Weiss said he enlisted in the army to secure his education, adding "if you want to go to school then you have to earn it," which he believes is not a principle held by Democrats. Like the Chaldean bishop, Weiss opposes socialism and said the Democrats are "making a hard-left turn towards socialism, the same socialism that we barely escaped from in Syria."

American life after 9/11 continues to be especially difficult for Arab Americans and Muslims in general, including those who may appear in anyway connected to these two identities. When told about how these circumstances shaped many young Arab Americans' politics today, Weiss said he doesn't have "any valuable insight" to the reality others face.

"I also realise you can't be loyal to one party and not be a hypocrite," Weiss said.

Unlike Weiss, for Joel Farran, a 46-year-old Palestinian-American writer in Chicago, Illinois, historic events before 9/11 stifled his political voice. Events like the 1972 Munich Massacre, when the Palestinian Black September Organisation kidnapped and killed 9 members of an Israeli Olympic team, and the assassination of Robert F. Kennedy by Palestinian assailant Sirhan Sirhan, affected Farran's upbringing.

"I was raised to never tell anybody I was Palestinian," Farran said, a case he believes was the norm for most Palestinian and Arab Americans of his generation. But after the first Palestinian Intifada in 1987, Farran said he stopped being politically silent.

This dichotomy between the older Farran and the younger Weiss is the opposite of what's expected when it comes to a generational divide between progressive and conservative Arab Americans.

Farran, who is also an adviser to community non-profits in Chicago, said the idea of an Arab American Republican voter is not an alien one.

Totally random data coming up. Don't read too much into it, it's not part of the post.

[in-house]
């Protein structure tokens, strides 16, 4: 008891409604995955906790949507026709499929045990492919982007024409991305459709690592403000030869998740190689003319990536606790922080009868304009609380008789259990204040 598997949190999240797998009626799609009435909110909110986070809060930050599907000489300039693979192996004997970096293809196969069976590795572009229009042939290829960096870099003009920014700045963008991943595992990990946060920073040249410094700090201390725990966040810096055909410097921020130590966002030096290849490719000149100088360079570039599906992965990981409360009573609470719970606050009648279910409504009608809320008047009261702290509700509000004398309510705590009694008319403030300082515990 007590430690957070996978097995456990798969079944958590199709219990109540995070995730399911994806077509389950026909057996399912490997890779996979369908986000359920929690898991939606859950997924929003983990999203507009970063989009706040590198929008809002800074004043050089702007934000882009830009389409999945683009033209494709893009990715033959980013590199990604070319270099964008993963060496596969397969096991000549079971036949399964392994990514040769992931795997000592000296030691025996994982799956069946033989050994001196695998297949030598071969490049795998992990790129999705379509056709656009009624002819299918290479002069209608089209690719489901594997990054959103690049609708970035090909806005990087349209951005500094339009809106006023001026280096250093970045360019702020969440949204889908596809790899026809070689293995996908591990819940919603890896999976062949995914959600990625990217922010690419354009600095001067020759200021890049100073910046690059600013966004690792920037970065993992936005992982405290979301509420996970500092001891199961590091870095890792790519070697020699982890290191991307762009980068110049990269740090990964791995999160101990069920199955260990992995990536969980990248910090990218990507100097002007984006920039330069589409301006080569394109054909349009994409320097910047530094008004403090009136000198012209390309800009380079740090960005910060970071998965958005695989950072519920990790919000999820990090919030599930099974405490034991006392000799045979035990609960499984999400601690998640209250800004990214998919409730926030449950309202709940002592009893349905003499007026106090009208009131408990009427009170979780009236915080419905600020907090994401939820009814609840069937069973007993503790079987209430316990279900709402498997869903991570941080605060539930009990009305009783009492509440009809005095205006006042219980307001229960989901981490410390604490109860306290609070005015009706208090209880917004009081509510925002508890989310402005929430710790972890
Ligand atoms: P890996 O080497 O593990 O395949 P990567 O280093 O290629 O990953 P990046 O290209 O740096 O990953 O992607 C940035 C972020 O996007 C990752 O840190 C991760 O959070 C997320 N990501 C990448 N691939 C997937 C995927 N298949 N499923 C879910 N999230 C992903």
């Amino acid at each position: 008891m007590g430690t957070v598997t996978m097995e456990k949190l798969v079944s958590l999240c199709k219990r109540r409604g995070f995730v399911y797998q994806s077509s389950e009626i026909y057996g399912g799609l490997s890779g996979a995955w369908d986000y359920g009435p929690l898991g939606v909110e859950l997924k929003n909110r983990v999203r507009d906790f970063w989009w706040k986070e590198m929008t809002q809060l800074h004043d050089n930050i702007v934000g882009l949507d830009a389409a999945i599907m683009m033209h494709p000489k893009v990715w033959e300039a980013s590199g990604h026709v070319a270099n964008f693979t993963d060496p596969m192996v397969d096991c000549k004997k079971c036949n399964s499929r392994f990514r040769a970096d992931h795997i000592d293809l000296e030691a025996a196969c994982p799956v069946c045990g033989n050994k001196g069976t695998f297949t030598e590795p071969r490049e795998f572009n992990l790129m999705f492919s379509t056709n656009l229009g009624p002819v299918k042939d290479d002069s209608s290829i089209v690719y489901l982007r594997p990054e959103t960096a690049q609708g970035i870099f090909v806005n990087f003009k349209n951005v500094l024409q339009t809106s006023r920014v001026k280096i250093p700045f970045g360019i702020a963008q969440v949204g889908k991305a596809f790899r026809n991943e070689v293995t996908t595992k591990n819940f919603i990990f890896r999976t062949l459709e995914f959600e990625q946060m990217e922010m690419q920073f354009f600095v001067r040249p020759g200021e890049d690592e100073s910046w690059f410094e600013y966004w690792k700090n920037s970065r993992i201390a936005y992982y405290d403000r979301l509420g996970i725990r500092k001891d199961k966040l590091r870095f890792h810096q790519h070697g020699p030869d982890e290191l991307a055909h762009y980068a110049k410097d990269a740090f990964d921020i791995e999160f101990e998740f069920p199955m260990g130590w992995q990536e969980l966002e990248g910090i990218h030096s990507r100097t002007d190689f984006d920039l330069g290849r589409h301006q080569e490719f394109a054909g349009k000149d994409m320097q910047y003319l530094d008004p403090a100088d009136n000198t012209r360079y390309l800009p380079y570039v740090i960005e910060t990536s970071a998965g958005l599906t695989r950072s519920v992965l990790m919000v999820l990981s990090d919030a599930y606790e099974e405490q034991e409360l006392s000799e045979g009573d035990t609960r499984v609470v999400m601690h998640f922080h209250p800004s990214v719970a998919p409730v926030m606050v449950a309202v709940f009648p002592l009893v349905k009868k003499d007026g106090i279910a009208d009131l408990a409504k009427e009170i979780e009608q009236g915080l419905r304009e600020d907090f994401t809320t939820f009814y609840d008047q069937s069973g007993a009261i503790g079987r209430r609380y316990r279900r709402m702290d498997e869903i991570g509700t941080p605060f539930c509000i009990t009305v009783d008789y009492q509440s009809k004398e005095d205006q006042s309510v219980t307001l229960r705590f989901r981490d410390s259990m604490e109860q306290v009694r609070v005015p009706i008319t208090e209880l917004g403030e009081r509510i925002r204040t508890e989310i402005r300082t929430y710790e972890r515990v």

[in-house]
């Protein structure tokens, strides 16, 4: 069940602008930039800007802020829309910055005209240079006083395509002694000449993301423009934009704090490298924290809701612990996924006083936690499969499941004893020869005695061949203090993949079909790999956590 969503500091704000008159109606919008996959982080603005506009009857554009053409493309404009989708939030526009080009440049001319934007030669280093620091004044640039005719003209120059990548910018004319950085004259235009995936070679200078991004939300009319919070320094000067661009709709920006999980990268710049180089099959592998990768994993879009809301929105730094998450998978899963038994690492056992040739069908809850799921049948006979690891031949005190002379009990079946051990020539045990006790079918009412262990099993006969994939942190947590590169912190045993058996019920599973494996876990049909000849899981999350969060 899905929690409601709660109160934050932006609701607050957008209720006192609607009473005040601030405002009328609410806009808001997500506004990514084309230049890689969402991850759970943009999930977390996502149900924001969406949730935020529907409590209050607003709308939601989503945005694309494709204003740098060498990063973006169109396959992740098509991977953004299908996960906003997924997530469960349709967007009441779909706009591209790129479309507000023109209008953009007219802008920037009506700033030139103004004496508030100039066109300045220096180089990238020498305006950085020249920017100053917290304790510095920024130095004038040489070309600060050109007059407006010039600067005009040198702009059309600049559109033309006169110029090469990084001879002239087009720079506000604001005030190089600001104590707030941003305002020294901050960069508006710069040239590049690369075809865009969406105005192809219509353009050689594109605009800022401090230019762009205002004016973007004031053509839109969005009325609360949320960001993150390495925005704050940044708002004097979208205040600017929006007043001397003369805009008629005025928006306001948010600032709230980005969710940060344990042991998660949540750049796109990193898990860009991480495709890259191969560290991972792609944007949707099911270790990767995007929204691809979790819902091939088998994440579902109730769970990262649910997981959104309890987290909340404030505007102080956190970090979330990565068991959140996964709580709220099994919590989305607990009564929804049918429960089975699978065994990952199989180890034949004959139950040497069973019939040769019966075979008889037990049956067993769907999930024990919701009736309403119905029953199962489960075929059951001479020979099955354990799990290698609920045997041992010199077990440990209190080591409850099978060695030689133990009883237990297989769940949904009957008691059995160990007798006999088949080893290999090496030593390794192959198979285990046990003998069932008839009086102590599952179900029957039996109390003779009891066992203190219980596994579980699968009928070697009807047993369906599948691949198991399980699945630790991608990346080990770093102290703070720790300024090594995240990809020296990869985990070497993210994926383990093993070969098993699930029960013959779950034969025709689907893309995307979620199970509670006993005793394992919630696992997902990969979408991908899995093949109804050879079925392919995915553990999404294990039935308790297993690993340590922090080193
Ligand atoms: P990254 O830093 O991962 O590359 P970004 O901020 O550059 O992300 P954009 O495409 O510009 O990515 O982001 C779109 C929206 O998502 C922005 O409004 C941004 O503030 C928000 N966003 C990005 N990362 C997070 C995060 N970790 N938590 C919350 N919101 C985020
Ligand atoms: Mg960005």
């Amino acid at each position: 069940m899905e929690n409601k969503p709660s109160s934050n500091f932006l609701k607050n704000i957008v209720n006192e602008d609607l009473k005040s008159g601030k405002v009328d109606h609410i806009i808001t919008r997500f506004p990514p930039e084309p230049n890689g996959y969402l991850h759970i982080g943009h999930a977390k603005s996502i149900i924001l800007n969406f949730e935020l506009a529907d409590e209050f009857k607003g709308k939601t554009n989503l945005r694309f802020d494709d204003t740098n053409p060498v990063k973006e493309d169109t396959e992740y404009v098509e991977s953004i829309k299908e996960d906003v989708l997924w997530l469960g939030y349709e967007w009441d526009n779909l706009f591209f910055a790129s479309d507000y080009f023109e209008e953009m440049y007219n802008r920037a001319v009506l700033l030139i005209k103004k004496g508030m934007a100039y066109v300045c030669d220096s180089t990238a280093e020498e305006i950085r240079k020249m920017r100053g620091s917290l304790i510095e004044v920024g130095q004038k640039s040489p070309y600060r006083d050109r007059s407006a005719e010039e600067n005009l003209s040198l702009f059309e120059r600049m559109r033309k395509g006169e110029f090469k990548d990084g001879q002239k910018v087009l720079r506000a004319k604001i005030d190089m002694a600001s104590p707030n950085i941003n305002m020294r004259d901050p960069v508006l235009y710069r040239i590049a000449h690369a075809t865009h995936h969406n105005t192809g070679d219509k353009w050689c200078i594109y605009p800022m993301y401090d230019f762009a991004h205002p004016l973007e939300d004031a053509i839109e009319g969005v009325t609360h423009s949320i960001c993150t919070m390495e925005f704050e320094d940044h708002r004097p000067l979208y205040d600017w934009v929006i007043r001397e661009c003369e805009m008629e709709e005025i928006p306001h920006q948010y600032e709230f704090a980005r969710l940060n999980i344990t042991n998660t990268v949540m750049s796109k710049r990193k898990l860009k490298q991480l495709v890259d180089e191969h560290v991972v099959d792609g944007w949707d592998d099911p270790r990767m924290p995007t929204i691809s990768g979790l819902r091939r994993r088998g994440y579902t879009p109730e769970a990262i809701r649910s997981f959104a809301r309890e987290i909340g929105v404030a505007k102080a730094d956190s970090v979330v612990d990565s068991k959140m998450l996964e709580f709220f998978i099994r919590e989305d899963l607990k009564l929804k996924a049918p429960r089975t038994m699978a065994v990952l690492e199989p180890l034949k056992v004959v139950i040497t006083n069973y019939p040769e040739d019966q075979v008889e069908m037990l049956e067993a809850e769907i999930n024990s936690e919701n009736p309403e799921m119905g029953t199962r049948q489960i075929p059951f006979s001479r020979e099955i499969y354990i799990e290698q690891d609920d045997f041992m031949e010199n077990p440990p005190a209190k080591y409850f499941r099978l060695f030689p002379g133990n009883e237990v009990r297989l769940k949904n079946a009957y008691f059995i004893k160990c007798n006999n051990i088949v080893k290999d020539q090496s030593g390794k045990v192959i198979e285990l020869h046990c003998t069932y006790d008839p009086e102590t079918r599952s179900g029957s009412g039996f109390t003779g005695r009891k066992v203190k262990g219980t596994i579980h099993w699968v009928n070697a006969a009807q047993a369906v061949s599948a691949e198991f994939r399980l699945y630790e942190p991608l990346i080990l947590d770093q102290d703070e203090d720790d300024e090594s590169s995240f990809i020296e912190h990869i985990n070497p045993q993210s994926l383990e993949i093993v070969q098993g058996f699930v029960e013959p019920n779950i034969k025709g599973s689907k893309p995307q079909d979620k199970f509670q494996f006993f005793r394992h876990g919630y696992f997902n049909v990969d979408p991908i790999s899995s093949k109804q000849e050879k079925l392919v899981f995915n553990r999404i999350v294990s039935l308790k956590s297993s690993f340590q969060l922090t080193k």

In his view, an Arab American Republican is like any other contemporary Republican. While some embrace Trump's politics others are "reckoning with the clash of their conservative beliefs and the rise of Trump's form of white nationalism," he said.

However, Farran explained the Arab American identity holds a finely grained complexity. From larger elements like race and class to more complicated ones like perceived privilege and being white adjacent, Arab Americans are not only affected by how they're seen in society but how they see themselves, too – and both perspectives can fluctuate between truth and falsehood.

"The longer Arab Americans live and acculturate in the US, the more likely their diverse spectrum of political views [on domestic and foreign policies] mirrors that of any other ethnic background," he said.

Farran's views on how complicated the Arab American experience can be doesn't resonate much with Weiss. To him, what the US faces is far simpler than that.

Weiss said he believes the "lack of accountability is prevalent in this nation" as he disagrees with the progressive notion that systemic oppression exists to the large degree people claim it does.

"The Democratic Party broadcasts a message of 'your problems are not your fault,'" he said. "There should be no reason why others get a pass. No one is forcing anybody to live here and if you think other nations are better then you are free to leave."

Yousef H. Alshammari is a US-based Kuwaiti journalist and writer with a focus on international politics and culture.

No comments: